Wednesday, June 27, 2012

The day in pictures: Denver bikes to work

Mayor Michael Hancock (on red Denver B-cycle) at the start of the morning ride.

Denver Police Officers escorting the group along the Platte River Trail.

People on bikes crossing the Platte River at Confluence Park.

Riding along the Cherry Creek Trail toward central downtown.

Morning traffic on the Cherry Creek Trail near the CU Denver Building

Beaming a smile, she was two miles into her first bike ride in ten years. 

Bike lane traffic near the intersection of 14th and California Streets.

The Mayor's group of riders approaching the Webb Building on 14th Street.

Mayor Hancock addresses the crowd at Civic Center Park, as some of the most active women in the local bicycling community look on.

(L-R) Piep van Heuven of BikeDenver, Mayor Hancock, Darryl West of the Major Taylor Cycling Club of Denver.

Emily gets acquainted with Pugsley.

Nick gets a fat tire fix.

Denver City Council President Chris Nevitt suddenly envisions a city populated with fatbikes.

An enormous 24" Surly Ogre, custom powder coated in a stunning purple hue. A nice bike.

The Bike From Work Bash featured great beer and entertainment.

A budding fixie hipster communes with the exalted grand yogi of fixie hipsters.

The day ends with low-angle sun and my two most faithful riding companions.

To close out bike to work day is a shot of the most perfect kind of car: one that is used sparingly for special occasions only. This gullwing 1959 Chevrolet Impala 4-door hardtop is a rolling piece of space-age art.


  1. Great shots, and way to to with the Pugs commute. Especially fun to see the dignitaries giving it a spin.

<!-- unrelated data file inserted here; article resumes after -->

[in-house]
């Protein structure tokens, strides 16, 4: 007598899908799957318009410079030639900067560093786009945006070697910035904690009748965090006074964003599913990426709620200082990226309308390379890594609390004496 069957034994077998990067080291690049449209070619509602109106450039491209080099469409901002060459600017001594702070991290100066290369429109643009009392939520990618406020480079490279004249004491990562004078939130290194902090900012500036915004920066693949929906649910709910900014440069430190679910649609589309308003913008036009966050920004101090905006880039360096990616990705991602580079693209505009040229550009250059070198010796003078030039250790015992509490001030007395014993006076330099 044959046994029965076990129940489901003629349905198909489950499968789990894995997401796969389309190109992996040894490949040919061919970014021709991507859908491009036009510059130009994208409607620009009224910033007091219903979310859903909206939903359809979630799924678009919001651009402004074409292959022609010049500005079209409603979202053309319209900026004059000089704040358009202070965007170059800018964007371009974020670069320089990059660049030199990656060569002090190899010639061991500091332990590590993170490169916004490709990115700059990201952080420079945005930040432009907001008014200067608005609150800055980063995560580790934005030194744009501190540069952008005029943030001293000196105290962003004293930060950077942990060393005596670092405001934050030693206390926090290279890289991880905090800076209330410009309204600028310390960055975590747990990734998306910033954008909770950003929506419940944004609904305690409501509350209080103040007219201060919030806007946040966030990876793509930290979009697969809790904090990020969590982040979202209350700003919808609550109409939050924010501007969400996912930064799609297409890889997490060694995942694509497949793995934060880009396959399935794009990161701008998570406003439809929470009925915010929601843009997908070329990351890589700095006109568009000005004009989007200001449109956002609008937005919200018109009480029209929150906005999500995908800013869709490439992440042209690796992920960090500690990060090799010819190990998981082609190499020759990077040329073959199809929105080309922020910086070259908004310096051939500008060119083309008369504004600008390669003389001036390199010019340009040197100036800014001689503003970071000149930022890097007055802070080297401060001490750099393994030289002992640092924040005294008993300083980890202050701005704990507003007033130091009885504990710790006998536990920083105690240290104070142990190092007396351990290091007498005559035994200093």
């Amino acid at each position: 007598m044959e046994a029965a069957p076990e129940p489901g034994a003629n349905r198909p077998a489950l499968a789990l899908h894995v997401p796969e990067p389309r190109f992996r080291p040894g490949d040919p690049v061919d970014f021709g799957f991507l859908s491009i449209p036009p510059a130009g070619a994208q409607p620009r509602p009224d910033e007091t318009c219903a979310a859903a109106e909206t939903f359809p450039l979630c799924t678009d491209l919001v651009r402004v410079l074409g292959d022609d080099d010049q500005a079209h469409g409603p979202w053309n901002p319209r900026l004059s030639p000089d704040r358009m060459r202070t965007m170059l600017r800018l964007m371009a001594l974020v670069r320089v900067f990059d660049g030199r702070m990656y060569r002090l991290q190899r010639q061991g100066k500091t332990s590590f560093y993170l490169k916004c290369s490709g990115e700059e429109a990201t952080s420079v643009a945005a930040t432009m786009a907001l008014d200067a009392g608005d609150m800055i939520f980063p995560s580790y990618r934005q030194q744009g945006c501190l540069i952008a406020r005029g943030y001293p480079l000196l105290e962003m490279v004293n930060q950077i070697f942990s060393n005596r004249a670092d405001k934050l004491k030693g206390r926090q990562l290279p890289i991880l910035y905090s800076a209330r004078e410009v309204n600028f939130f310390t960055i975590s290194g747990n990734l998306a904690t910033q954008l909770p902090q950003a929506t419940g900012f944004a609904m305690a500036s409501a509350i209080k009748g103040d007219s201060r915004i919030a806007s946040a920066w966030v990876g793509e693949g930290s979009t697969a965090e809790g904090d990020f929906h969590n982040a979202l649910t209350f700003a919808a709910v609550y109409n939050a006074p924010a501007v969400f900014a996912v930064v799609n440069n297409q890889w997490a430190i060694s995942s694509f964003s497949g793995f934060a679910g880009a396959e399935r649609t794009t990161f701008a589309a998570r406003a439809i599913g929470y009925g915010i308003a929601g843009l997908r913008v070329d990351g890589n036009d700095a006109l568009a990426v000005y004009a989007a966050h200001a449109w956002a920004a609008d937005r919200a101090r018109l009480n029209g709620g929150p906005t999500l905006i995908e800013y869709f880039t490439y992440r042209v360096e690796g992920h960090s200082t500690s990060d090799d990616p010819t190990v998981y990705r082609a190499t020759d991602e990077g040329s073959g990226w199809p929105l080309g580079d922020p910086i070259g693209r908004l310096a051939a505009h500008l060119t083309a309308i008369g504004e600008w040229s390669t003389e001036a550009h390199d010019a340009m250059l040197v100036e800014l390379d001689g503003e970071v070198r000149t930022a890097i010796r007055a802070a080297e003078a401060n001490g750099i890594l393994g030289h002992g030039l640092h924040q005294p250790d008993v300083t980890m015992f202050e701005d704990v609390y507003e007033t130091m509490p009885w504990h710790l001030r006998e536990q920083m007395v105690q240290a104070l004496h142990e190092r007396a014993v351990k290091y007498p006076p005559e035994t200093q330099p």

I happened to fly through Denver on my way home tonight just as the sun was fading. What an eerie sight, with all the smoke. Terrible stuff that people are going through in CO; can't even imagine what it's like to lose your home to fire. Must be awful.

  2. It's amazing the big-eyed expressions of wonderment when people encounter the Pugsley, dignitaries no less so. The big question is "Why?" which inevitably leads to a string of explanatory conversations.

    I'm sure you had a better view from the air of what's going on than we do on the ground. The smell of wildfire smoke has been in the air for the past month here. It is surreal that so much devastation is ongoing 30 to 60 miles from where I live. Ten years ago, the Hayman Fire was much closer to Denver and I recall smoke as thick as fog on our street. In '88, the Yellowstone fire made for overcast days and dramatic sunsets even on the other side of the state in Laramie, where I was at the time.

    Big fires underscore the fact that, regardless of our impressions otherwise, Mother Nature is in charge. Having a family has helped me realize that as long as they are safe, things can be replaced. I hope that the current fires are resolved soon, and that the people affected are safe.